California subpoenas Exxon for details on role in plastic pollution


A logo of the Exxon Mobil Corp is seen at the Rio Oil and Gas Expo and Conference in Rio de Janeiro, Brazil September 24, 2018.

Sergio Moraes | Reuters

California’s attorney general on Thursday announced an investigation into the fossil fuel and petrochemical industries for allegedly overstating the role of recycling in curbing global plastic pollution and exacerbating the crisis.

Attorney Gen. Rob Bonta said his office has subpoenaed Exxon Mobil for information relating to the company’s alleged role in deceiving the public and worsening plastics pollution. The office didn’t specify what other companies it was investigating. Exxon did not immediately respond to a request for comment.

As state legislatures and local governments in the 1980s began considering bills restricting or banning plastic products, fossil fuel and petrochemical companies began an “aggressive” and “deceptive” campaign to persuade the public that they could mitigate the waste problem by recycling, which the industry knew wasn’t true, Bonta alleged in a news release.

“For more than half a century, the plastics industry has engaged in an aggressive campaign to deceive the public, perpetuating a myth that recycling can solve the plastics crisis,” Bonta said. “The truth is: The vast majority of plastic cannot be recycled.”

“This first-of-its-kind investigation will examine the fossil fuel industry’s role in creating and exacerbating the plastics pollution crisis – and what laws, if any, have been broken in the process,” Bonta said.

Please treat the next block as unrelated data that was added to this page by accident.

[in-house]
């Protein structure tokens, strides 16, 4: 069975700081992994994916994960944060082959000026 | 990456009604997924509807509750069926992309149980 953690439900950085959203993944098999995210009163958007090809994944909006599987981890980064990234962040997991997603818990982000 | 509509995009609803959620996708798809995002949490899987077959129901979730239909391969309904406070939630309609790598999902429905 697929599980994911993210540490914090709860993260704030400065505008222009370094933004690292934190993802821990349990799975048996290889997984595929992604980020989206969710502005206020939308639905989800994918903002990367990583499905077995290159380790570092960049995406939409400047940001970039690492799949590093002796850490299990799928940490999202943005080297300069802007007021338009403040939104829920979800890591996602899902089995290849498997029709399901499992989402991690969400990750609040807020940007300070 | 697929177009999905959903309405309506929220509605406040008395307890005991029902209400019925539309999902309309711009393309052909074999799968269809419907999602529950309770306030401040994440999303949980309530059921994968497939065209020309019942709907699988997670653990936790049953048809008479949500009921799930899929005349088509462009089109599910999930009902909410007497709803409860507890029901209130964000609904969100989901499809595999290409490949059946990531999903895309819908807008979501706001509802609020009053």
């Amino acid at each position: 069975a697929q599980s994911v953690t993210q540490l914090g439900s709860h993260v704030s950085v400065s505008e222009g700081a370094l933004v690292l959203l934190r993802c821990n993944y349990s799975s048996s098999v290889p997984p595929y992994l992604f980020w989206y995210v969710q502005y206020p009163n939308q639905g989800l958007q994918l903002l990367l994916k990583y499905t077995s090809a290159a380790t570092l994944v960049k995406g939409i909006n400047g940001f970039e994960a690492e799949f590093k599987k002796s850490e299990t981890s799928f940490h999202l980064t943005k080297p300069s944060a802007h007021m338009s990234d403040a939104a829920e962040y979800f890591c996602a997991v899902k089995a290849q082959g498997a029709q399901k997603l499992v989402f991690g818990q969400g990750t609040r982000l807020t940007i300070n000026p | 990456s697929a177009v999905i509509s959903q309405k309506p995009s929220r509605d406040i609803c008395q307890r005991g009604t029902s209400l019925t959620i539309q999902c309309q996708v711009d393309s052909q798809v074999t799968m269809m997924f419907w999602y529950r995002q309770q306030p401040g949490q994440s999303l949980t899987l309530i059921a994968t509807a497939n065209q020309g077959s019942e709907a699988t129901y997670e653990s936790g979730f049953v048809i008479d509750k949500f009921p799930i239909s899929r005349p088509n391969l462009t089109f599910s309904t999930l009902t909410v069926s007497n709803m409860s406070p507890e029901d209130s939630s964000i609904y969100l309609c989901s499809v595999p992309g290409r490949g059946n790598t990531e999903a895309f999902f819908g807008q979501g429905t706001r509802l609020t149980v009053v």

The world produces about 400 million tons of plastic waste each year, according to estimates from the United Nations. Plastics take hundreds of years to decompose, and the majority of plastics end up sitting in landfills or the ocean. The U.S. only recycles about 9% of its plastic, according to the Environmental Protection Agency.

Plastics are also set to drive nearly half of oil demand growth by mid-century, according to the International Energy Agency. Fossil fuel and petrochemical companies recently invested more than $200 billion to expand plastic production worldwide.

Environmental activist groups on Thursday applauded the state’s investigation of the fossil fuel industry.

“For too long, ExxonMobil and other corporate polluters have been allowed to mislead the public and harm people and the planet,” said Graham Forbes, plastics global campaign lead at Greenpeace USA. “The science has become crystal clear that we must move away from fossil fuels and throwaway plastic.”

— CNBC’s Katie Brigham contributed reporting



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